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                   Saturday, August 12, 2017

Cloud forecast for the 2017 total solar eclipse in the Midwest - Update 2

By DAN ROBINSON
Storm Chaser/Photographer
25 Years of Storm Chasing
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We are now close enough in time to eclipse day to start getting a feel from models of what type of weather pattern we can expect across the country on August 21. For eclipse viewers in the Midwest (namely Missouri, Illinois, Kentucky and Tennessee), what has been shown so far is reason for concern.

Run after run, models show abundant moisture and numerous areas of precipitation to be present nearly every day east of the Rocky mountains for many days spanning before, during and after the eclipse. Lots of moisture and precip means lots of clouds. Models have been fairly consistent on the main core of the upper-level jet staying to the north across Canada and the northern tier US states. However, there are also numerous minor perturbations in the flow shown farther south across the Midwest. The timing and placement of these smaller impulses are impossible to forecast this far out, but with the moisture shown to be in place area-wide, each of them will likely produce areas of rain and/or complexes of thunderstorms on a daily basis. That's not good news for eclipse day in the Midwest.

GFS forecast for August 21
GFS precipitation forecast for August 21

With the exception of a couple of outlier runs, all of the models have not shown any dominant feature taking shape over the central US - neither a trough, closed low, tropical system or surface high pressure. (A just-offshore Atlantic hurricane is shown that could threaten the eastern US states with cloud cover, but it should be too far away from the Midwest to factor in here). Our biggest challenge in the Midwest will likely be those daily "MCS" complexes of thunderstorms and the remnant clouds they produce. As I pointed out in the previous post, the timing and placement of thunderstorms are very difficult if not impossible to nail down with any confidence until a day or two beforehand.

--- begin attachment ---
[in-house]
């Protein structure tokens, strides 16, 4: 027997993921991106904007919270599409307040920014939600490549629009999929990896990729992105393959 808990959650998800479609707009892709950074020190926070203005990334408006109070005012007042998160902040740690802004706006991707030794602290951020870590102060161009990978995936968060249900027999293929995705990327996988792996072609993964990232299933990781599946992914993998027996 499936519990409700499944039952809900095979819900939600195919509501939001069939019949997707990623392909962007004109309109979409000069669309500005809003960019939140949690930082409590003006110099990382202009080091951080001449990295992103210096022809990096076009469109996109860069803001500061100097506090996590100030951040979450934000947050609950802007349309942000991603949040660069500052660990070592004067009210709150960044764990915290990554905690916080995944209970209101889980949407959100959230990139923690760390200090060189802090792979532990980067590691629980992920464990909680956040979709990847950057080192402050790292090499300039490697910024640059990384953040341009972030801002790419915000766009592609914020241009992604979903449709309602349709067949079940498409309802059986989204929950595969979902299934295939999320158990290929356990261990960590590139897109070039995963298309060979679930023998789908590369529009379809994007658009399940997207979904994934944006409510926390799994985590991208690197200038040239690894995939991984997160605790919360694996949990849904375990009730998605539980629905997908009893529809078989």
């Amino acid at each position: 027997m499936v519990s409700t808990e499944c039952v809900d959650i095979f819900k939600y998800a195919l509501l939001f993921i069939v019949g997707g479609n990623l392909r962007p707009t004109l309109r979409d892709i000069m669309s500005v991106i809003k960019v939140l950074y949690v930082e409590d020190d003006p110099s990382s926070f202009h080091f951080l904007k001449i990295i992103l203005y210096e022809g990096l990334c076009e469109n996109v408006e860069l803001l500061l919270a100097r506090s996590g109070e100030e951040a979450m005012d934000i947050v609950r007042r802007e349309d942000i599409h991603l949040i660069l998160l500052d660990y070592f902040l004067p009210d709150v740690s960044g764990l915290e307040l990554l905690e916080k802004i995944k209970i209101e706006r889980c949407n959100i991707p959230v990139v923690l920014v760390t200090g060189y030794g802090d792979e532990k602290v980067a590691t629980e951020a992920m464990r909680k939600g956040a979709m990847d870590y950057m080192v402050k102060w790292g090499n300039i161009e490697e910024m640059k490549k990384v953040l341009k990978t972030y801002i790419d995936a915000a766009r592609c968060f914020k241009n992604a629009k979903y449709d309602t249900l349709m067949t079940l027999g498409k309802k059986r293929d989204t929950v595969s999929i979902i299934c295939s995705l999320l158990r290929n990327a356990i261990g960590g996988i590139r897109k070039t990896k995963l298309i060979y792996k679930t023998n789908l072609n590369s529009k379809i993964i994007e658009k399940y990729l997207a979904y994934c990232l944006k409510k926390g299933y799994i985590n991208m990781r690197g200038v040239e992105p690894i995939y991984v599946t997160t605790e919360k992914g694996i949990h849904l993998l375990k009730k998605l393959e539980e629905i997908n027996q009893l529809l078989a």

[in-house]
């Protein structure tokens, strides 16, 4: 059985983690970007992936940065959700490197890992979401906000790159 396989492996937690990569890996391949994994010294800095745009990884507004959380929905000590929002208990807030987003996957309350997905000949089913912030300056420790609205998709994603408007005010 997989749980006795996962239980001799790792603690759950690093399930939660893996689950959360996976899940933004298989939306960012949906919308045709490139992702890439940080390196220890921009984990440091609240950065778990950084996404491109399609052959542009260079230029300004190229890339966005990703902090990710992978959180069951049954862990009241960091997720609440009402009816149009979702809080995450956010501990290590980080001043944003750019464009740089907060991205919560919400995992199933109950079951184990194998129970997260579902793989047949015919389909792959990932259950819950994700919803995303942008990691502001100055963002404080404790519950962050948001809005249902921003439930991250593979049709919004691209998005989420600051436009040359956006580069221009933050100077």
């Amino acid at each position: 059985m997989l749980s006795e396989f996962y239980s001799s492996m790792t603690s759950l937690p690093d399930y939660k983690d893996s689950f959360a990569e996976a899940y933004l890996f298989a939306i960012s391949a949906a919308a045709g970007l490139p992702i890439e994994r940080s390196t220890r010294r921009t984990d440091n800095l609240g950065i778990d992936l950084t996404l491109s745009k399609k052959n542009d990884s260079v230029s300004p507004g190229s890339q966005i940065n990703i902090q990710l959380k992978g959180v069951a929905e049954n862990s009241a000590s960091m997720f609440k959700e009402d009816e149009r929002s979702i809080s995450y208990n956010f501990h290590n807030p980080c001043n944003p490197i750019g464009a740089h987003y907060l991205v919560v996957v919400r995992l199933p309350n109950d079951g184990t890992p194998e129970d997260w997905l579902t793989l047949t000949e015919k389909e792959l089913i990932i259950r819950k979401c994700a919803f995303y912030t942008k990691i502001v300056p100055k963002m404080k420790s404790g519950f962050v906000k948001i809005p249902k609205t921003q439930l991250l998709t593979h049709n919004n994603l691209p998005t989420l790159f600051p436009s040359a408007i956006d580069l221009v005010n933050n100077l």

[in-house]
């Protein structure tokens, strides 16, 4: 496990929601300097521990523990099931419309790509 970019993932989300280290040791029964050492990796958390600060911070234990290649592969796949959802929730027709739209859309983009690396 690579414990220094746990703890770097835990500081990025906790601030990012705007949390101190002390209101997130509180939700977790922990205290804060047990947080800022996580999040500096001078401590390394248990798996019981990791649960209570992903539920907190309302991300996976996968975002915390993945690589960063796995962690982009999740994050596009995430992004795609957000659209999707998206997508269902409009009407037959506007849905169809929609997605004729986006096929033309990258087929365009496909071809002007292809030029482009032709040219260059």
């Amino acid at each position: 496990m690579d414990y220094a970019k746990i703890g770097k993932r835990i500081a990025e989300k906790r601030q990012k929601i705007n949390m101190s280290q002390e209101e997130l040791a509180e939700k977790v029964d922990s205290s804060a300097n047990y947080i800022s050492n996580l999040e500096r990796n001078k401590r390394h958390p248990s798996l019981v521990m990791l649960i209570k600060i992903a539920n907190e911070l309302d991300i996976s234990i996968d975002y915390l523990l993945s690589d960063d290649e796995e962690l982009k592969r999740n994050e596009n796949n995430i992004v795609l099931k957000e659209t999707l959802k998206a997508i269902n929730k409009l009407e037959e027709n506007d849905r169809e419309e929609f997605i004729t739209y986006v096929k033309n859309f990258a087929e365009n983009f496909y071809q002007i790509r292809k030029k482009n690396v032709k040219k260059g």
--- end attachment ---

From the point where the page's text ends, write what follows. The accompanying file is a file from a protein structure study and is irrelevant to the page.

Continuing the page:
Again, it is still quite early in the forecast cycle to speak about clouds with any level of certainty, as they are smaller-scale features notoriously difficult to pin down even 24 hours out. However, what the models are indicating has me more pessimistic than optimistic that we'll be cloud-free on the 21st in Missouri and Illinois. If I was forced to pick a probability percentage, based on the data right now, I would say 60% for cloudy skies, 40% for clear. The way it looks, I would be making some serious backup plans to relocate west along the eclipse totality path into at least central Nebraska. Of course, we are still far enough away in time from the big day that this could change, possibly significantly. I'll make another update in the next few days, so stay tuned!

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